Dexter Education Association President Joseph Romeo, a computer teacher at Dexter High School, said he supports this aspect of the bill.

“Mentors are absolutely critical,” he said.

While the intent of the bill is to provide a concrete measurement for how effective individual teachers are in communicating the material, the fear among many educators is that the emphasis on student growth will shift focus from benefiting the students to simply producing test scores and grades.

“All of our jobs are to prepare (students) for college,” Principal William Moran said.  “I’m disappointed that we’re going to create a situation where teachers aren’t trying to do the best teaching. I want my teachers to focus on teaching the kids that show up every day to the best of their ability.”

Part of the problem, Romeo said, is that all students do not come from similar situations outside of school.  The differences in students’ ability to focus on education outside of school will be reflected in their test scores and, in the new system, in their teachers’ evaluations.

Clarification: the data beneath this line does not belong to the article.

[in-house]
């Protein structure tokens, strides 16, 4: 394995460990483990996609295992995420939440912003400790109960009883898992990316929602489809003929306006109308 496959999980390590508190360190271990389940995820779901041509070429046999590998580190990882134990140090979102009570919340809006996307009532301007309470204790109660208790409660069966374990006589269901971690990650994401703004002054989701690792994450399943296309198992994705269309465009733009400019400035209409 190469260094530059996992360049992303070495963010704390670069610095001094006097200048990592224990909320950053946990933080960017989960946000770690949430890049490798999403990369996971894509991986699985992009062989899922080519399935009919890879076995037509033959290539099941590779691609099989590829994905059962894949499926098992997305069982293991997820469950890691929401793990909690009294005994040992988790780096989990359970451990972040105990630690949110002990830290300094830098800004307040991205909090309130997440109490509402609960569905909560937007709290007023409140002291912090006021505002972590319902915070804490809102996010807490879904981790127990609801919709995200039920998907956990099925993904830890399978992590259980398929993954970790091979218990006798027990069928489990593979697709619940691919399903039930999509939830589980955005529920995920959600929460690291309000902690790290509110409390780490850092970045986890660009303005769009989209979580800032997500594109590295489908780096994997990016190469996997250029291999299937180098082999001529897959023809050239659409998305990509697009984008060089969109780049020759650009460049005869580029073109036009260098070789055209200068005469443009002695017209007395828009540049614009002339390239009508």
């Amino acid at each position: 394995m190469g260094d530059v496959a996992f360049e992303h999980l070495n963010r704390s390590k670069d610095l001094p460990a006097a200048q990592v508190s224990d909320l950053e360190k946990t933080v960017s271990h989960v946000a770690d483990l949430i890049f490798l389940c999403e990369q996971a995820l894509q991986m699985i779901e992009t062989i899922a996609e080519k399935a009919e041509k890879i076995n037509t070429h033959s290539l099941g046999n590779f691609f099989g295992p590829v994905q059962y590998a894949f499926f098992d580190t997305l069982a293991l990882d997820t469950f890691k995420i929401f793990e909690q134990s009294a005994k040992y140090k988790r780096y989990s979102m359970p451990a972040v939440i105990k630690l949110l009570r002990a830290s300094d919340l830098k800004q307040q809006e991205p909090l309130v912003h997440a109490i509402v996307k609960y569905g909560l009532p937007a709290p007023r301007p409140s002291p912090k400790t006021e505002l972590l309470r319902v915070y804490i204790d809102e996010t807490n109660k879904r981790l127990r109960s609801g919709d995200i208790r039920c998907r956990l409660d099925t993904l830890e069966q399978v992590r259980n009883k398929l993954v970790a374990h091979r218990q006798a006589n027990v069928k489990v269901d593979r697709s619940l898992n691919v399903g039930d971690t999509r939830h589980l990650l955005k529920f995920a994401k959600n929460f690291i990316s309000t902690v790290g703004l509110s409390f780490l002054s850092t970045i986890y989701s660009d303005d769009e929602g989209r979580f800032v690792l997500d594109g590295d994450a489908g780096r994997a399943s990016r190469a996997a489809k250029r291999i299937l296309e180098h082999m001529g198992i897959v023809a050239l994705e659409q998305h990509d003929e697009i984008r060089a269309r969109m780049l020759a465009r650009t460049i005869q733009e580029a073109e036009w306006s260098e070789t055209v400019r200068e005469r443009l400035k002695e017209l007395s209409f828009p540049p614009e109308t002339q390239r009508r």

“I would say to understand whether schools are adequately doing their job, we must address (other) issues,” Romeo said. “You would expect … students from higher socioeconomic communities to outperform students from lower socioeconomic communities.”

In order to ease such fears, legislators went to the Michigan Council on Educator Effectiveness for recommendations on which to base their bill.  This way, educators would be involved in forming the education bills.  Much of the bills are based on these suggestions, but more weight was given to student growth in the bills than was advised by council.

“The (MCEE) recommendation was excellent,” Moran said, despite his qualms about the bills themselves.

According to Moran, the effects of the bills changes in teacher evaluations would primarily be seen when deciding which teachers will be laid off in times of financial strain.  Therefore, the changes would be less evident in districts such as Dexter, where mass layoffs have not yet been a problem.

As these bills are only the most recent in a string of proposed changes to the Michigan educational system, teachers cannot yet be sure what changes will come in the near future.  Moran is not confident, however, that the legal system will produce an ideal system for teachers and students.